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April 22, 2008

Patrick Kociolek has been named director of the University of Colorado Museum of Natural History after a national search in 2007. He is an internationally known expert on diatoms, a type of microscopic algae, and a Board Member-at-Large of the American Association of Museums.

Kociolek comes to the University of Colorado from a position as Executive Director and Curator of Diatoms at the California Academy of Sciences in San Francisco. During his time at the California Academy of Sciences, Kociolek contributed not only to scientific knowledge of diatoms, but also to the museum community. He played an integral role in the planning process for the Academy’s rebuilding project, a landmark in environmentally responsible museum design, and led outreach initiatives to the diverse audiences of the San Francisco Bay Area.

At the University of Colorado Museum of Natural History, Kociolek hopes to help rethink what a natural history museum means in a university context and build and strengthen relationships between the Museum and campus departments, groups, and the student body.

“When people think of great university-based natural history museums, we should be in that elite group,” Kociolek said. “It is an exciting time to lead a natural history museum in the context of one of the world’s leading public universities. The Museum has the opportunity to be the front door of the university to the community—it’s a great venue to bring the world to Boulder, and Boulder to the world.”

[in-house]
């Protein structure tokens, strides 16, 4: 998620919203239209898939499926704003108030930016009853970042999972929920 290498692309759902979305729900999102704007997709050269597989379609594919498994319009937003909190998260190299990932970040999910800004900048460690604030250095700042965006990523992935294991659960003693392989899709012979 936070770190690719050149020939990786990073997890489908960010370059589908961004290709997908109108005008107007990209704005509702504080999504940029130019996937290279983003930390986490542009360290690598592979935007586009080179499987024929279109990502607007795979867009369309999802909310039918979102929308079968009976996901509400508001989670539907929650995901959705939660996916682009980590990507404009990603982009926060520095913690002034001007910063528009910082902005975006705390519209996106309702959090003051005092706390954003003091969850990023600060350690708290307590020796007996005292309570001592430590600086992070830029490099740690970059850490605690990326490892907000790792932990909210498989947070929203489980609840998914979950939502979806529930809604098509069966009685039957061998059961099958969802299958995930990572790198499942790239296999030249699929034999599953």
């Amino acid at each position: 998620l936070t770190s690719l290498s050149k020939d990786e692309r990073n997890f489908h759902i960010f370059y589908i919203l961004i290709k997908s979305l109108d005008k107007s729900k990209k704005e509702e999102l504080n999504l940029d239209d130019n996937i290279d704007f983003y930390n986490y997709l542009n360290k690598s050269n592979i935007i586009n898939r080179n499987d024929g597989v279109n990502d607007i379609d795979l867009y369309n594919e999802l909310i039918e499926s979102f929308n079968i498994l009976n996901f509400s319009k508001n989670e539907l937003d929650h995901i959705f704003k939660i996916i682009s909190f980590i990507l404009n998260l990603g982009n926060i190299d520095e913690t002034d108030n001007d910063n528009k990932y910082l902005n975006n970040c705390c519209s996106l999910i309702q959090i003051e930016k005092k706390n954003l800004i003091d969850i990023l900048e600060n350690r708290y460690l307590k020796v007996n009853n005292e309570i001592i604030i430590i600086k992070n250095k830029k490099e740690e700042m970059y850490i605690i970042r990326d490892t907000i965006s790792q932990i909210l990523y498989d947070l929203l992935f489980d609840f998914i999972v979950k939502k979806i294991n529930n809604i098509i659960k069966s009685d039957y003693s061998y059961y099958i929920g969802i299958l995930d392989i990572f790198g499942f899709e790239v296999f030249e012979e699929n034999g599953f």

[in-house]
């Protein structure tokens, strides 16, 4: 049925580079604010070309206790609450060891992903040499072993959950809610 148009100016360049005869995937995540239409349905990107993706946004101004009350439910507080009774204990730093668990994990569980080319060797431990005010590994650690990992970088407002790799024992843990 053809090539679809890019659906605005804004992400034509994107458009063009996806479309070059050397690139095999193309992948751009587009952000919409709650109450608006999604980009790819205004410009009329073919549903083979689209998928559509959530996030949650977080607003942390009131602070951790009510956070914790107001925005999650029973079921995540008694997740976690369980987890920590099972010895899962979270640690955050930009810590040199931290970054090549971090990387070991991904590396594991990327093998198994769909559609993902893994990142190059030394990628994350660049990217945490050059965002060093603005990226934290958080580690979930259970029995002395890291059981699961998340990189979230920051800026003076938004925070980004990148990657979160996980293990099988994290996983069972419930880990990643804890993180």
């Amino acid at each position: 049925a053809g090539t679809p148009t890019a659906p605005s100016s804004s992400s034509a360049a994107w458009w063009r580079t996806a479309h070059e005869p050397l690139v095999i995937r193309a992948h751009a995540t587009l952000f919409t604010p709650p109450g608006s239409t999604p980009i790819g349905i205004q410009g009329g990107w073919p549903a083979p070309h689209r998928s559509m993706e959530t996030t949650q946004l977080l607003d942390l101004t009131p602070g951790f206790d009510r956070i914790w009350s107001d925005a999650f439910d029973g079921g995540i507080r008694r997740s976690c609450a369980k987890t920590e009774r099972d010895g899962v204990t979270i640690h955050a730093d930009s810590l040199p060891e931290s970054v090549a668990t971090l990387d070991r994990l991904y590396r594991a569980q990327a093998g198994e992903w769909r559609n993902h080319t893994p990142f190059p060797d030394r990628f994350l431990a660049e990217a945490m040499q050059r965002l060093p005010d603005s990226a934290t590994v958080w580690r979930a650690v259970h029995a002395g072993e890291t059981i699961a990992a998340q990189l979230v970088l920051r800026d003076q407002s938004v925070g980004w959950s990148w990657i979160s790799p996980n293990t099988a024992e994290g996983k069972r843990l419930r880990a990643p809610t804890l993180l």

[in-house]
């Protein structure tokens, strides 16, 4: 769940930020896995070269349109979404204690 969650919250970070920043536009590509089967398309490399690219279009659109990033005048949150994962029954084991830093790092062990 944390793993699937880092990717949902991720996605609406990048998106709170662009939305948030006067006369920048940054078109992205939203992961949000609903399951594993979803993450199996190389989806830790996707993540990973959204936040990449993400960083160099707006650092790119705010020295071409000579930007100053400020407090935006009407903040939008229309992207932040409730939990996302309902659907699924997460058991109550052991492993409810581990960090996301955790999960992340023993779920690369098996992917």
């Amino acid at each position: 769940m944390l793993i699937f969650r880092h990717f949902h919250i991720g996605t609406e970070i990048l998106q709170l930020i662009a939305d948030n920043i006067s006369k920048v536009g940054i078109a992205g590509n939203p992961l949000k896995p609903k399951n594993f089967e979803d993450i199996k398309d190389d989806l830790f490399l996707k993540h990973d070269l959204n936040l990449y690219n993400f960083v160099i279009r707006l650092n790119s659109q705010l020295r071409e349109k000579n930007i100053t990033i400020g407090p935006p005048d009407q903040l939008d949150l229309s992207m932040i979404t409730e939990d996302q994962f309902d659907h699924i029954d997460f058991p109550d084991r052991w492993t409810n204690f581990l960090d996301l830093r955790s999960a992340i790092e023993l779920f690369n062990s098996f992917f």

“Dr. Kociolek’s credentials as a museum administrator, researcher, and educator are outstanding, and we are very excited to have him join us,” said Stein Sture, Vice Chancellor for Research and Dean of the Graduate School at the University of Colorado. “He is one of the best diatom taxonomists in the world, and he is a leader in bringing systematic and evolution concepts to diatom biology.”

Kociolek also looks forward to the opportunity to train the next generation of diatomists in a university setting. Diatoms offer great potential for research. “Diatoms—this group of organisms we can’t see—provide more oxygen than all other plants on earth,” Kociolek said. “They can tell us a lot about the health of our environment. But we know very little now about how many species there are and how they’re related.”

Kociolek, who has a BS (St. Mary’s College of Maryland, 1980) and MS (Bowling Green State University, 1982) in Biological Sciences and a PhD in Natural Resources (University of Michigan, 1988), brings 25 years of museum, teaching, and research experience to the directorship. He has edited five books and published more than 125 peer-reviewed articles on diatoms.

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